LEARNERS will once again resume lessons following three months long holiday due to COVID-19 with parents raising concern over preparedness for public exams which was affected by the global pandemic.
Schools closed on 4 June and were set to open on 28 June but re-opening was postponed as COVID-19 cases and deaths kept surging.
Announcing the new development on Wednesday, Information, Media and Broadcasting Services Minister Monica Mutsvangwa said the Government had also considered rolling COVID-19 vaccine to 14–17-year-old learners to curb the spread of the virus.
“Regarding Primary and Secondary Education, the collaboration between the Ministries of Primary and Secondary Education, and Health and Child Care has buttressed the sector’s COVID-19 prevention and management systems. The two Ministries met with provincial teams to evaluate progress in the implementation of the Joint Operational Plan of the Standard Guidelines for the Coordinated Prevention and Management of COVID-19 at Learning Institutions,” said Minister Mutsvangwa.
“The Ministry of Primary and Secondary Education also met with teacher organisations and deliberated on the safe re-opening of schools, among other issues. Noting with satisfaction the preparations for the resumption of classes in schools, Cabinet is advising that schools will reopen on 30 August, 2021 for examination classes, and on 6 September, 2021 for non-examination classes,” she said.
Minister Mutsvangwa added that inter-city and intra-city transportation for learners will be allowed during schools re-opening periods which will be subject to close monitoring by law enforcement agencies.
For teachers the opening of schools brings relief to learners who had been exposed to all forms of abuse while at home.
They said the delayed opening put them under pressure to ensure learners whose studies have been disrupted for close to two years are ready for examinations.
“We are grateful that learners will go back to school because these extensions were exposing them to a number of social ills like abuse. However, the Government may claim that all is set but we know that teachers are going to bear the brunt and forced to work overtime so that learners especially Grade Seven, Form Four and Six write their exams although we know they are not ready,” said one of the teachers from Nyamandlovu who proffered anonymity.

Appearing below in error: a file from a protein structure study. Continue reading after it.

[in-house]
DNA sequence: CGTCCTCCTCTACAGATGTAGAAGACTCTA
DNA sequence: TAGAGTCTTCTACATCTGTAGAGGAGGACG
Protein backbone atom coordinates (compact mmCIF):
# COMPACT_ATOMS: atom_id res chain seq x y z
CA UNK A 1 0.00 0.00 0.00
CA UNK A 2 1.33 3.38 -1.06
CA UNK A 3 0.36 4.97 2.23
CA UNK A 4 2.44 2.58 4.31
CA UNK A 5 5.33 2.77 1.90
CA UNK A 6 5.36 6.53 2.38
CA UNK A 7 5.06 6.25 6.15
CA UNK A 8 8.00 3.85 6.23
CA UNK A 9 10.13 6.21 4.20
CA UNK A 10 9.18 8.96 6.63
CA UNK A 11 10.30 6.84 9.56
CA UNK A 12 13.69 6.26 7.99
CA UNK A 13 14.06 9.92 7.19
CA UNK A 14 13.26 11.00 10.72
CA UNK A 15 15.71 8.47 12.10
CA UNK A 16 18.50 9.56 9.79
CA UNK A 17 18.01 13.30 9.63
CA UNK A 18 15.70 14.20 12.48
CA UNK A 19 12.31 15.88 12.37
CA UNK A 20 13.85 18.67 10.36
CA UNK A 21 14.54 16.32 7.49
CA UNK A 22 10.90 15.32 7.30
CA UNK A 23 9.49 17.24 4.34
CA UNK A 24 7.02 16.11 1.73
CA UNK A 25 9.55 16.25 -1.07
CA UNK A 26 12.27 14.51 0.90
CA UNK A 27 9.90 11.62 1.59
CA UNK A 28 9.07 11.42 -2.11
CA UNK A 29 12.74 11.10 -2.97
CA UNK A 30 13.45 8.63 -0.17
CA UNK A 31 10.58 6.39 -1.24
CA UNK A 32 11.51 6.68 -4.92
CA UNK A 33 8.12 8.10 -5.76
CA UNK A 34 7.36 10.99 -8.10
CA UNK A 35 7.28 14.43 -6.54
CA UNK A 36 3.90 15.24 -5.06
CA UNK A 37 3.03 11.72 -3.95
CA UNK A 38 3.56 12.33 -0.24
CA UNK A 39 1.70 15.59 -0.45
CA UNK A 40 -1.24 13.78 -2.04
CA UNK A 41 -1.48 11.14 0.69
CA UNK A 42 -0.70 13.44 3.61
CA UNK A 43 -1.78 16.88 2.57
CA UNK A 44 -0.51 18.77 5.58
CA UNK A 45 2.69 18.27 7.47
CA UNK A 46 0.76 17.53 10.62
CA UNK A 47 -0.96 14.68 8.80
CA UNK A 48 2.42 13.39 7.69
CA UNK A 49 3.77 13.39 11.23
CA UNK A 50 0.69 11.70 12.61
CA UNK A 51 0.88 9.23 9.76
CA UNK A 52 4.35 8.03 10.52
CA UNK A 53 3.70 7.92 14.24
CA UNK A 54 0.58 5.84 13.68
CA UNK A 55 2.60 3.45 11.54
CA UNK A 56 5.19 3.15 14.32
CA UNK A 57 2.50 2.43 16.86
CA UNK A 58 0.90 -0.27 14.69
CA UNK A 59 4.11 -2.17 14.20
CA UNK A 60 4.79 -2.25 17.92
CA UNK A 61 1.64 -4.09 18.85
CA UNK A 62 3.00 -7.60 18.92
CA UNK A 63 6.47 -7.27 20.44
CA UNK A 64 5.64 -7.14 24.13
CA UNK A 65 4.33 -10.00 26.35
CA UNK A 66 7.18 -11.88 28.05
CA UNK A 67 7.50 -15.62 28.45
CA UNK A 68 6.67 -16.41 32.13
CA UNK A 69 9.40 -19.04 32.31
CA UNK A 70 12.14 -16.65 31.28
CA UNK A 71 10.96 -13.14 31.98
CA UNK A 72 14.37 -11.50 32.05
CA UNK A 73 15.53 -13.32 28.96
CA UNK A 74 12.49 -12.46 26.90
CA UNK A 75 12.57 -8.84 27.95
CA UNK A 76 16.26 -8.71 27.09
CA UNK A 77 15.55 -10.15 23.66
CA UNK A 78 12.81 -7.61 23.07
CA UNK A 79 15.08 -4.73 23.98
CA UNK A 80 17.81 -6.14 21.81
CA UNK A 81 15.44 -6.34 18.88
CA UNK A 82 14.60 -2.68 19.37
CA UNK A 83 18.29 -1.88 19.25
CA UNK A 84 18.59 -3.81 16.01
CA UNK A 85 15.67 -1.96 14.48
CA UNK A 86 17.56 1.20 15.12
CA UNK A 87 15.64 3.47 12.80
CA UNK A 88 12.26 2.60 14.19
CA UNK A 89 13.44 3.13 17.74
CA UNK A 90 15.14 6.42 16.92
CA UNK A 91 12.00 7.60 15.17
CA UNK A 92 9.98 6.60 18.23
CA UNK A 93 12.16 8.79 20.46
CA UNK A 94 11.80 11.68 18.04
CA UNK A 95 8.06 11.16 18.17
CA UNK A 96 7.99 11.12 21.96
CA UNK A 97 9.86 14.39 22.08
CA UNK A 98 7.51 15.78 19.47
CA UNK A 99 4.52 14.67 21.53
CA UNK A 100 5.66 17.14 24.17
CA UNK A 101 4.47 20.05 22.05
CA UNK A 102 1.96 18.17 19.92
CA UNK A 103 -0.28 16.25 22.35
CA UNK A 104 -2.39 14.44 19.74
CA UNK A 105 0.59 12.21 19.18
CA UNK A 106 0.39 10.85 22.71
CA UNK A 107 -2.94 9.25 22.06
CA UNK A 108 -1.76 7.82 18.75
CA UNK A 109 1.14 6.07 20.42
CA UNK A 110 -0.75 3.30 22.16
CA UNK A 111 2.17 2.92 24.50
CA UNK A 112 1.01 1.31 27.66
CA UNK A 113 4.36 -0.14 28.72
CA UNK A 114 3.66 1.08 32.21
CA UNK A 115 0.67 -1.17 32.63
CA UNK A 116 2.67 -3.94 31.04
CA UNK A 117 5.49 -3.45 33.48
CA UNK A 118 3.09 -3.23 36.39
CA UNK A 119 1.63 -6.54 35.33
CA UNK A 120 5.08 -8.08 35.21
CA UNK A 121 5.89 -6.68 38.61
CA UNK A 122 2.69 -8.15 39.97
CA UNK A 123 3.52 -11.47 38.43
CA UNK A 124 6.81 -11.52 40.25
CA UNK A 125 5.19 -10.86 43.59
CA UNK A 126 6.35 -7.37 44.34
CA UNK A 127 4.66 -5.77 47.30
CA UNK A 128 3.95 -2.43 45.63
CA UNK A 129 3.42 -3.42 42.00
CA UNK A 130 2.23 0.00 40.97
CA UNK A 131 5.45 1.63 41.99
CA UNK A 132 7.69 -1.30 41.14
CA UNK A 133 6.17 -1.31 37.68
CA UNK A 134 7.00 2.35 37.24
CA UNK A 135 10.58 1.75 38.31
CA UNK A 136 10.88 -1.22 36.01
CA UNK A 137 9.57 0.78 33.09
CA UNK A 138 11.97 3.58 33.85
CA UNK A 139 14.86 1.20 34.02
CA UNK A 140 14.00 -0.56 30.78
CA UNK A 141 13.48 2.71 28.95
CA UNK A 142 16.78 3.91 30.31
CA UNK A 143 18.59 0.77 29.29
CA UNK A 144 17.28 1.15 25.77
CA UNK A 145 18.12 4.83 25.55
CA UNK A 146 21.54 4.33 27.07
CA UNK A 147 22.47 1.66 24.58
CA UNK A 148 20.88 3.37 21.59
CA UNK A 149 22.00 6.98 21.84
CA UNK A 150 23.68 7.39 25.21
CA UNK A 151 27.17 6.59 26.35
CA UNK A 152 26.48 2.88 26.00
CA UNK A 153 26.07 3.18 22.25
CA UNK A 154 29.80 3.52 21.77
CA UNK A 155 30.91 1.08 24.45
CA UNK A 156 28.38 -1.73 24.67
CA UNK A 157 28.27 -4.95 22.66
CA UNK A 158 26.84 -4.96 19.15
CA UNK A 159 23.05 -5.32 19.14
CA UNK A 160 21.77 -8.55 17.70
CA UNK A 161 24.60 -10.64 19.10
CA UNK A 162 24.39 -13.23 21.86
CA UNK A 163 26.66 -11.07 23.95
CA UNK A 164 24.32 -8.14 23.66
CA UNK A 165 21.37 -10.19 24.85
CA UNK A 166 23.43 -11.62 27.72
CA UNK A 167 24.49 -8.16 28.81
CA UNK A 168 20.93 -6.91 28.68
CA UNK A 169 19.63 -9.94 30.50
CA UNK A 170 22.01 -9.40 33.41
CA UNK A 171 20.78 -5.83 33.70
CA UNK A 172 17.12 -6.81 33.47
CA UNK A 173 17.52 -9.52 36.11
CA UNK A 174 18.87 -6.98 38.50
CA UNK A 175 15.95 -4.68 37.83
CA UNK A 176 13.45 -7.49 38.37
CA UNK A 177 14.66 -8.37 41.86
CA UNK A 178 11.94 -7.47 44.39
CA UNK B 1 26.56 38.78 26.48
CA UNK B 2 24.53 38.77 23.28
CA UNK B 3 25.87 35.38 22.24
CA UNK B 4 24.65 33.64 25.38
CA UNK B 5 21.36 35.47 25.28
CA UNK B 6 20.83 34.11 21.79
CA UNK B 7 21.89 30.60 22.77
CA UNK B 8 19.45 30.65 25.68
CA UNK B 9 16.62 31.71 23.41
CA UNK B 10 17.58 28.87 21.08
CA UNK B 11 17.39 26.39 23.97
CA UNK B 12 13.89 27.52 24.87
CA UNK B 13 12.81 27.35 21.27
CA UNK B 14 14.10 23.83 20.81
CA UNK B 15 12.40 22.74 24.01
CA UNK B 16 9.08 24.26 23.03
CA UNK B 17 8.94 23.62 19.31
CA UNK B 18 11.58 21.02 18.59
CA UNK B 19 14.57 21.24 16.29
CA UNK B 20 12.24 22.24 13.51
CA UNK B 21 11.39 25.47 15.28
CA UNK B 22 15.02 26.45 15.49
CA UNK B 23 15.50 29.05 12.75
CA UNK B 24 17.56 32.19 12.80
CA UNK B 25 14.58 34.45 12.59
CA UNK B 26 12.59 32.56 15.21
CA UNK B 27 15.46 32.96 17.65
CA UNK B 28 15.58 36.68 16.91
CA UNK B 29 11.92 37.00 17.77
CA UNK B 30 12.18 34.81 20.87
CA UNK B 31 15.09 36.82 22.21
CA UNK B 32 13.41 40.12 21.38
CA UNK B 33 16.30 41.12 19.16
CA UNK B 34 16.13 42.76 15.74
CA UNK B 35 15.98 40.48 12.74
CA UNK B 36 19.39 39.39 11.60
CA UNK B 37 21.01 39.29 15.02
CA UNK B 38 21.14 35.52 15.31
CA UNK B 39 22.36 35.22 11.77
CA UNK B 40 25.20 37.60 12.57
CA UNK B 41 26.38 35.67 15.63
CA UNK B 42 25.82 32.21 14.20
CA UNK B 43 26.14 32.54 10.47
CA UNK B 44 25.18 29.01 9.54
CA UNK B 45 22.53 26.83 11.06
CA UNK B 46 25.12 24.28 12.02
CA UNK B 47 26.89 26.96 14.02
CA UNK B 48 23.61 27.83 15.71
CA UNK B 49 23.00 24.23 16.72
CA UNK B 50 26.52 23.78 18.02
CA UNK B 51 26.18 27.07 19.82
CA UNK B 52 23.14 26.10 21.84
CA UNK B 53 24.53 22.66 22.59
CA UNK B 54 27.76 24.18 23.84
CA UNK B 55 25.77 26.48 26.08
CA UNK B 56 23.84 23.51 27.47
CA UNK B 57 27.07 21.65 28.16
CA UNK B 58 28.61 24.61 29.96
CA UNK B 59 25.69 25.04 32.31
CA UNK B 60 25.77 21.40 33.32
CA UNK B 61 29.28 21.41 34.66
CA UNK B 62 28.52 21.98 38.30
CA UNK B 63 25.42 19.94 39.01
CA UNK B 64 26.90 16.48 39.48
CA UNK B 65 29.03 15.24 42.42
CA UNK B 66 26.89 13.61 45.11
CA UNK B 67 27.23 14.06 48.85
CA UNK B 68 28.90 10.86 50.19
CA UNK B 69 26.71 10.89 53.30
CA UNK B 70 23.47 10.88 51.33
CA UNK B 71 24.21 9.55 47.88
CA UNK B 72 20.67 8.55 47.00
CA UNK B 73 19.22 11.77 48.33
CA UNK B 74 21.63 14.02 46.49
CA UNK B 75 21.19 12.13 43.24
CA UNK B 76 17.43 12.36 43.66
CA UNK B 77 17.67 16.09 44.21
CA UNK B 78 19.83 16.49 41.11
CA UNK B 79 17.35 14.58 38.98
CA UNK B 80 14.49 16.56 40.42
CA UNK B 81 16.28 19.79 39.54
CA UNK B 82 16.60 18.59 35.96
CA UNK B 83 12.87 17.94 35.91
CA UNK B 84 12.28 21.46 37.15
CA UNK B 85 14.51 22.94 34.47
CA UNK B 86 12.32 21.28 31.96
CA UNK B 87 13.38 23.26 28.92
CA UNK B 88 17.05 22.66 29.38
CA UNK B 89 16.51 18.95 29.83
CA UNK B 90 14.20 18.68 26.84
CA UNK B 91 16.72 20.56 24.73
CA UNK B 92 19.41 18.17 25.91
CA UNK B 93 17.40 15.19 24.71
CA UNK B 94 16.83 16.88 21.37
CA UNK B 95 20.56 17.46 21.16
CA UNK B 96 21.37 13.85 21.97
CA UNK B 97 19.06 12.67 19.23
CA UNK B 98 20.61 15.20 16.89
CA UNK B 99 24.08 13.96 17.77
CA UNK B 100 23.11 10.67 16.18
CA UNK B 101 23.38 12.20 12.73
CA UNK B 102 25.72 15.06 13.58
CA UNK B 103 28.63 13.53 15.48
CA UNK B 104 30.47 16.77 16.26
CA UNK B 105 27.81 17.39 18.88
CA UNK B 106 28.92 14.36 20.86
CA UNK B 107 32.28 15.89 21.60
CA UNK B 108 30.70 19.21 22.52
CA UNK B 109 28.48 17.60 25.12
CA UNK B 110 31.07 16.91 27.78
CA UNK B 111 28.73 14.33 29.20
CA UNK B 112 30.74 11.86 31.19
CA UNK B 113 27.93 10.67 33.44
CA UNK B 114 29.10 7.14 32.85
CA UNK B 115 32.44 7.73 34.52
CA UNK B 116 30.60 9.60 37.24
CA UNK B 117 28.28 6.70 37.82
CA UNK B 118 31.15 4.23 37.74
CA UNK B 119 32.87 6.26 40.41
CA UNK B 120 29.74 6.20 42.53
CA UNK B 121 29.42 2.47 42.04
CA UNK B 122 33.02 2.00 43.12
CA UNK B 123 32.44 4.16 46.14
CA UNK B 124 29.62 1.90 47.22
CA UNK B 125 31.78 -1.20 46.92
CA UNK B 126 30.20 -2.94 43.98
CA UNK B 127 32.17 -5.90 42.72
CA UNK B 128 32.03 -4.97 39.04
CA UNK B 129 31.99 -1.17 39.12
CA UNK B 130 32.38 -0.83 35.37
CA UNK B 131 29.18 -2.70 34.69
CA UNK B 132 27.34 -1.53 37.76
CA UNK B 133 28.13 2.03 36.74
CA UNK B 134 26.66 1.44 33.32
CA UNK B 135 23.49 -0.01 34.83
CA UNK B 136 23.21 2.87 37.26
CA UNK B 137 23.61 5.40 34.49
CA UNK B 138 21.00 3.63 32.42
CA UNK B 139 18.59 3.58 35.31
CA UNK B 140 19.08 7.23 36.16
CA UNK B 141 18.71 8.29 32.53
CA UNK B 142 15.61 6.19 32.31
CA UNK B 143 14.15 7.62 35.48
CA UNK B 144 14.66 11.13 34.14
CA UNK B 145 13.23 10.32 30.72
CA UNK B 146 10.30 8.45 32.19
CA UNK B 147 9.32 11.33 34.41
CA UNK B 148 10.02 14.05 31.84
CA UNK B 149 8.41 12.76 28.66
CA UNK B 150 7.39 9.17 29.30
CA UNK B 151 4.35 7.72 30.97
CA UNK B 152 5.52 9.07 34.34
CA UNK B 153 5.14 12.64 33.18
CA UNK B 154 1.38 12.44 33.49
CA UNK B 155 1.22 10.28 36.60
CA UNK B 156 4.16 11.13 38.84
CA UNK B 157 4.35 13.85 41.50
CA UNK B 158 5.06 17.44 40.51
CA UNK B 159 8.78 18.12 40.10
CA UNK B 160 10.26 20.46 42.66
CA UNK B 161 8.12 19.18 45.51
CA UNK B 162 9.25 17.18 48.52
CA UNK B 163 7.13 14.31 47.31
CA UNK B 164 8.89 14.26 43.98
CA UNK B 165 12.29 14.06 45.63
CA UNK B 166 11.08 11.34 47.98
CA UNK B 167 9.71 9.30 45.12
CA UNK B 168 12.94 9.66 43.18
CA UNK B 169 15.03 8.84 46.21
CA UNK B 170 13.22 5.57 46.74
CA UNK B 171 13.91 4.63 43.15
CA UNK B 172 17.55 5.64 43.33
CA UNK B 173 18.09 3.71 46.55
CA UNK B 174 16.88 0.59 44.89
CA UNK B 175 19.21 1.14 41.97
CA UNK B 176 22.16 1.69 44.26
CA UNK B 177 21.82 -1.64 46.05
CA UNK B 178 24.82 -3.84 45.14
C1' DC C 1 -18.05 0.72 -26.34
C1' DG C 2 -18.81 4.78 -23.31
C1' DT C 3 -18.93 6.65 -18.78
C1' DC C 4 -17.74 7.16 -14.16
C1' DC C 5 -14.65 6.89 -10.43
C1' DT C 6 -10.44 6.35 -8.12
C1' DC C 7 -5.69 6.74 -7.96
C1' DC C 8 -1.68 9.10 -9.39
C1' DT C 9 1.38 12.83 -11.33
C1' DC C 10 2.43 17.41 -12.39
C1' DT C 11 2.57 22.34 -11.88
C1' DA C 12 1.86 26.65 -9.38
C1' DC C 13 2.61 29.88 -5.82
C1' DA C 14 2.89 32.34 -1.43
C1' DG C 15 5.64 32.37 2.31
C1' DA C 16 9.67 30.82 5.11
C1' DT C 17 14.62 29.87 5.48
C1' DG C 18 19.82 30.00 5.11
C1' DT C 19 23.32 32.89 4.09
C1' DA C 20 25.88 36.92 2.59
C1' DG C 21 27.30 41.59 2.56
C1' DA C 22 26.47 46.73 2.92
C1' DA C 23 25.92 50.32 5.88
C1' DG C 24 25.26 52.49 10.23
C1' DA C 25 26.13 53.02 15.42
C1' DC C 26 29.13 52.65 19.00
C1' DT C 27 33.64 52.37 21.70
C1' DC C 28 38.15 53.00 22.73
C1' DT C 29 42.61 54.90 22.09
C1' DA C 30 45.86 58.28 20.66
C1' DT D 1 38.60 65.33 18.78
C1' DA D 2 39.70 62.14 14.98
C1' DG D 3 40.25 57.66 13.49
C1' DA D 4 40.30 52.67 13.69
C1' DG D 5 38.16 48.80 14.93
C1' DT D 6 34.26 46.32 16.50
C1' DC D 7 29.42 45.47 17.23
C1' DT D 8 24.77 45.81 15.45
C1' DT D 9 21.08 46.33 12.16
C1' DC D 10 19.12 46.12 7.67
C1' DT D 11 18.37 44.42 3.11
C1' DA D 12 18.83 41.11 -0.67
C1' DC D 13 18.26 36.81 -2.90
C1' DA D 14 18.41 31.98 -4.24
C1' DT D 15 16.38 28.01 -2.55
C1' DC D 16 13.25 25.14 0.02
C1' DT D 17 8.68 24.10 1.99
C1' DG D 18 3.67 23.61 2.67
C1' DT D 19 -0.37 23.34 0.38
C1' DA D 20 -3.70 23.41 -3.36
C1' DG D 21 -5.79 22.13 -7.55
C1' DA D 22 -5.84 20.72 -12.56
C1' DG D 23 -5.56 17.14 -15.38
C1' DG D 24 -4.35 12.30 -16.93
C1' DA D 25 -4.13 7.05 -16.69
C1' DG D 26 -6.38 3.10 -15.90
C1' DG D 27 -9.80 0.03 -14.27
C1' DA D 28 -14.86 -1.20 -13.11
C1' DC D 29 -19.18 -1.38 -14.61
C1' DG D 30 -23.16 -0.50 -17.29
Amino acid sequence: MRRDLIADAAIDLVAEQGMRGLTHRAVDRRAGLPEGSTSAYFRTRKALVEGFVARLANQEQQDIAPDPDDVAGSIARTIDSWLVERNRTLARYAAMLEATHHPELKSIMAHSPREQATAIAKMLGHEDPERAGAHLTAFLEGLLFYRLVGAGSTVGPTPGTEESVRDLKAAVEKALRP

Ms Eveline Nyandoro from Nkulumane suburb said despite relief that learners will be back at school, the Government was supposed to announce at least two weeks before so that parents prepare finances.
She said most residents had lost means of income due to the COVID-19 induced lockdown and that sourcing fees and stationery within four days will be impossible.
“The truth is our children are not ready for public examinations, especially those in rural areas who last accessed proper learning last year before COVID-19. Yes, we are happy children will now focus on their studies but I doubt that as a country we are ready for public examinations,” she said.
Mrs Thembelihle Sibanda from Esigodini added that the Ministry should also consider repeating other grades for learners at Primary who could have forgotten what they had mastered during the prolonged days away from school.
“Our children have been working in the fields and playing all this while since COVID-19 broke out and I doubt it will be wise for teachers to expect them to be up to date since they could not access online lessons. If possible, they should consider repeating their grades even next year so that they are not affected in the future. Yes, we need them at school learning but there is no point in ignoring reality on the ground,” she said.
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